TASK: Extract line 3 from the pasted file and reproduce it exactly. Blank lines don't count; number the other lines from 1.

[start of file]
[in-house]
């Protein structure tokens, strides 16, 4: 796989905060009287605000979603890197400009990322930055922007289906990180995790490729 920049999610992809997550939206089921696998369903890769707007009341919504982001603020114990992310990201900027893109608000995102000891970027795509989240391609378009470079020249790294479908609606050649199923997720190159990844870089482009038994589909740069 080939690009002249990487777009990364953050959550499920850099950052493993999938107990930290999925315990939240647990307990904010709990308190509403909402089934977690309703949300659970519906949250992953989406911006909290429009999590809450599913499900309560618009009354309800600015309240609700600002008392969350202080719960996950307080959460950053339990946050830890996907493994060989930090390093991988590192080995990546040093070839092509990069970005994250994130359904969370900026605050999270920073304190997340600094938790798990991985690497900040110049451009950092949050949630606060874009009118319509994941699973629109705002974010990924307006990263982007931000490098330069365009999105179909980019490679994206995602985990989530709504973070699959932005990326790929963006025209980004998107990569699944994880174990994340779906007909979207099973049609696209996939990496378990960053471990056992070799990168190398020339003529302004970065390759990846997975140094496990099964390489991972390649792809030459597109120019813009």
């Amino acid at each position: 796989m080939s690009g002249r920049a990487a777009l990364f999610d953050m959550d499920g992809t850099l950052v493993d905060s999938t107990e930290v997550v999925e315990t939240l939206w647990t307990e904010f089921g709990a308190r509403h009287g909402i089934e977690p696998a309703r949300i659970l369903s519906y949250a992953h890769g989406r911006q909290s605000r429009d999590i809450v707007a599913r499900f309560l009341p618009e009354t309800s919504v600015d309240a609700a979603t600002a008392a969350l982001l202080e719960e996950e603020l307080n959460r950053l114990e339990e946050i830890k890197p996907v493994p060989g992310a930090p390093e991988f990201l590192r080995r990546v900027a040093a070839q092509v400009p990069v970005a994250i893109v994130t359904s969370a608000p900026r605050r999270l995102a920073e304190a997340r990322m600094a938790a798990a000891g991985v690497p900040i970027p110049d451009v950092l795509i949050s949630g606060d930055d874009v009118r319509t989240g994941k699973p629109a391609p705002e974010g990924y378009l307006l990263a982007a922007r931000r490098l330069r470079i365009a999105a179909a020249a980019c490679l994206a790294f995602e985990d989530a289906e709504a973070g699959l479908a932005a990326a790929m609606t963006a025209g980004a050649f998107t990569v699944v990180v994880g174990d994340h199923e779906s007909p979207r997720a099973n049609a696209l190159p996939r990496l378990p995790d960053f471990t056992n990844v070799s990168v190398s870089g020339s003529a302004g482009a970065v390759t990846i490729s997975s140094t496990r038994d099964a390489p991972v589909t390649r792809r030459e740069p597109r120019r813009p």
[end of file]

């Amino acid at each position: 796989m080939s690009g002249r920049a990487a777009l990364f999610d953050m959550d499920g992809t850099l950052v493993d905060s999938t107990e930290v997550v999925e315990t939240l939206w647990t307990e904010f089921g709990a308190r509403h009287g909402i089934e977690p696998a309703r949300i659970l369903s519906y949250a992953h890769g989406r911006q909290s605000r429009d999590i809450v707007a599913r499900f309560l009341p618009e009354t309800s919504v600015d309240a609700a979603t600002a008392a969350l982001l202080e719960e996950e603020l307080n959460r950053l114990e339990e946050i830890k890197p996907v493994p060989g992310a930090p390093e991988f990201l590192r080995r990546v900027a040093a070839q092509v400009p990069v970005a994250i893109v994130t359904s969370a608000p900026r605050r999270l995102a920073e304190a997340r990322m600094a938790a798990a000891g991985v690497p900040i970027p110049d451009v950092l795509i949050s949630g606060d930055d874009v009118r319509t989240g994941k699973p629109a391609p705002e974010g990924y378009l307006l990263a982007a922007r931000r490098l330069r470079i365009a999105a179909a020249a980019c490679l994206a790294f995602e985990d989530a289906e709504a973070g699959l479908a932005a990326a790929m609606t963006a025209g980004a050649f998107t990569v699944v990180v994880g174990d994340h199923e779906s007909p979207r997720a099973n049609a696209l190159p996939r990496l378990p995790d960053f471990t056992n990844v070799s990168v190398s870089g020339s003529a302004g482009a970065v390759t990846i490729s997975s140094t496990r038994d099964a390489p991972v589909t390649r792809r030459e740069p597109r120019r813009p």